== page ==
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Poster D9, Friday, August 17, 4:45 – 6:30 pm, Room 2000AB

Stuttering-related differences in auditory-motor coherence in speech and tone discrimination.

Tim Saltuklaroglu1, Ashley Harkrider1, David Jenson1, David Thornton1;1University of Tennessee Health Sciences Center

Background: Sensorimotor processing across the dorsal stream is thought to be disrupted in people who stutter (PWS) due to compromised internal modeling mechanisms. However, the nature of the deficit remains unclear and investigation of sensorimotor dynamics in speech production is problematic due to the potentially contaminating effects of stuttering behaviors. Therefore, speech and tone discrimination tasks, also known to recruit sensorimotor regions for internal modeling, may be used to access these mechanisms. Independent component analysis of raw EEG data can identify mu rhythms with characteristic alpha (8-13 Hz) and beta (15-25 Hz) spectral peaks that emanate from anterior dorsal (pre/primary motor regions). In addition, tau rhythms with a characteristic alpha spectral peak emanate from posterior auditory (superior temporal gyrus) regions. Time-frequency analysis can be applied to these rhythms to examine changes in oscillatory power in a given region. Also, phase coherence measures establish oscillatory synchronization of the rhythms as an indicator of connectivity. Compared to non-stuttering participants, PWS are expected to produce time-frequency differences in mu and tau rhythms and different patterns of auditory-motor coherence. Methods Raw EEG recording were made from 27 PWS and matched non-stuttering adults in a control condition (passive listening to noise) and four discrimination conditions: 1) tones in a quiet background, 2) tones in a noisy background, 3) speech in a quiet background, and 4) speech in a noisy background. Independent component analysis identified mu and tau components. Time-frequency analysis via event-related spectral perturbations identified patterns of anterior and posterior dorsal stream activity in mu and tau rhythms respectively across the time course of events. Phase coherence measures between mu and tau rhythms were calculated using the EEGLAB newcrossf for subjects who contributed both mu and tau components. Statistical comparisons were performed with permutation statistics (2000 permutations). Results All participants achieved over 95% discrimination accuracy and only data from correct discriminations were used in the EEG analysis. In addition to time-frequency differences observed in mu rhythms (Saltuklaroglu, et al., 2017), PWS display increased peri-stimulus event-related dysynchronization by reduced post-stimulus alpha event-related synchronization in auditory components. In addition, PWS demonstrate elevated mu to auditory phase coherence in the alpha band, which is more robust in the presence of noise. Discussion Mu rhythm data indicate that PWS show increased sensorimotor activity when passively listening to noise and have reduced capacity for inhibiting noise when discriminating (Saltuklaroglu, et al., 2017). Tau rhythm data suggest that auditory stimuli are covertly replayed following discrimination, which produces a form of speech-induced suppression. This suppression is reduced in PWS. Coherence data indicate that PWS demonstrate abnormally elevated coherence between sensorimotor mu and auditory tau alpha rhythms. Together, these findings suggest aberrant sensorimotor function across the time course of perceptual events, providing temporally sensitive evidence that sensorimotor dysfunction associated with stuttering may subtly affect cognitive processes in addition to speech production.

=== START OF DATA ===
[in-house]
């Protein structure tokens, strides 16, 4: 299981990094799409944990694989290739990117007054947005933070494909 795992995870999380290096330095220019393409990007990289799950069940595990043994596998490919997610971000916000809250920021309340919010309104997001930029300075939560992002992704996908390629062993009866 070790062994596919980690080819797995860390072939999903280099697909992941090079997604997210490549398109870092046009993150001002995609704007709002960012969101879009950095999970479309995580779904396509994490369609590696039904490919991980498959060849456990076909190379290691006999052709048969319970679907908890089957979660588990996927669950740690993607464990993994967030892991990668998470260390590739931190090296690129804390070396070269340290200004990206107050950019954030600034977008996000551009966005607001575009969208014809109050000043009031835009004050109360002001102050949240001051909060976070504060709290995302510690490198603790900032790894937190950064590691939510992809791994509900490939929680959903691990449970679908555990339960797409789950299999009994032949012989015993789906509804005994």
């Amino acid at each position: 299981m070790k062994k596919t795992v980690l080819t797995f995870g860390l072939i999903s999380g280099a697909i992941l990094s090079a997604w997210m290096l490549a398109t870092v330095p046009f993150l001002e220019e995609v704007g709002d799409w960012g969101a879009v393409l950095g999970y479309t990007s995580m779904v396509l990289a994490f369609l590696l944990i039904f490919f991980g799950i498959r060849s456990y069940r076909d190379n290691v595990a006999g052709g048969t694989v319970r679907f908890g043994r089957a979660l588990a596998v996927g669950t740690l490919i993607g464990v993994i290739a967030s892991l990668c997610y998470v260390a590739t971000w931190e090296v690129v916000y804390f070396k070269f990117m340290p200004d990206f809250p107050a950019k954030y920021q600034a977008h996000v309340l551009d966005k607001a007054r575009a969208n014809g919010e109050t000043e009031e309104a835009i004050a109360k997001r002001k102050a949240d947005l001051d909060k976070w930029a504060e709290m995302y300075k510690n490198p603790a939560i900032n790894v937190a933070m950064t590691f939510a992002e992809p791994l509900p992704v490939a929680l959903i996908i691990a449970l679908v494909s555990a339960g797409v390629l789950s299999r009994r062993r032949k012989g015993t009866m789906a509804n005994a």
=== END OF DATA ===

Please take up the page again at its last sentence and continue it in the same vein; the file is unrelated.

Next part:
Topic Area: Speech Motor Control and Sensorimotor Integration